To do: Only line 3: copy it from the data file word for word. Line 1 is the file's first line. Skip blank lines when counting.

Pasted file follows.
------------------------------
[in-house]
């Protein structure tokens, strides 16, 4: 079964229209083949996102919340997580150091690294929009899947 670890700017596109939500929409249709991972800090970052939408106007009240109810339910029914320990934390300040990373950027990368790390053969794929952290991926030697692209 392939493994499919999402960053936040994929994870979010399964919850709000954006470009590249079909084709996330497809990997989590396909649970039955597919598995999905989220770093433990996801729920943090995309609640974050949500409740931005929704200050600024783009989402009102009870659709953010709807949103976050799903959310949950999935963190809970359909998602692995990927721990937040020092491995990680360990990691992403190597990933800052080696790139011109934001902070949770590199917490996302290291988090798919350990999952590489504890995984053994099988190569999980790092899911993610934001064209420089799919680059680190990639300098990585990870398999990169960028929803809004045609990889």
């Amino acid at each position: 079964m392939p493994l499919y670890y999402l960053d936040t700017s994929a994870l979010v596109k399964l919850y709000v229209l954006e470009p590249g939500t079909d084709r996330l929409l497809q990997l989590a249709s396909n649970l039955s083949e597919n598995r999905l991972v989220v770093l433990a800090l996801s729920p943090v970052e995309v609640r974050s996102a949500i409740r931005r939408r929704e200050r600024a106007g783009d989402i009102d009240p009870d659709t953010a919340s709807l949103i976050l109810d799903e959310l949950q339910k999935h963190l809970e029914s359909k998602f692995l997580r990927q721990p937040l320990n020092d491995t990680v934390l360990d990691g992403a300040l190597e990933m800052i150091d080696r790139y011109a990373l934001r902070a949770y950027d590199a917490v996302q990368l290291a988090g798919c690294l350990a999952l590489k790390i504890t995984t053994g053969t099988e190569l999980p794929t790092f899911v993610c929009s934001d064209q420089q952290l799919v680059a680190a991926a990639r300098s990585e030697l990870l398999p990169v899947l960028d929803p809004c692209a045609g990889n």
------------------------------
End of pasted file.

């Amino acid at each position: 079964m392939p493994l499919y670890y999402l960053d936040t700017s994929a994870l979010v596109k399964l919850y709000v229209l954006e470009p590249g939500t079909d084709r996330l929409l497809q990997l989590a249709s396909n649970l039955s083949e597919n598995r999905l991972v989220v770093l433990a800090l996801s729920p943090v970052e995309v609640r974050s996102a949500i409740r931005r939408r929704e200050r600024a106007g783009d989402i009102d009240p009870d659709t953010a919340s709807l949103i976050l109810d799903e959310l949950q339910k999935h963190l809970e029914s359909k998602f692995l997580r990927q721990p937040l320990n020092d491995t990680v934390l360990d990691g992403a300040l190597e990933m800052i150091d080696r790139y011109a990373l934001r902070a949770y950027d590199a917490v996302q990368l290291a988090g798919c690294l350990a999952l590489k790390i504890t995984t053994g053969t099988e190569l999980p794929t790092f899911v993610c929009s934001d064209q420089q952290l799919v680059a680190a991926a990639r300098s990585e030697l990870l398999p990169v899947l960028d929803p809004c692209a045609g990889n």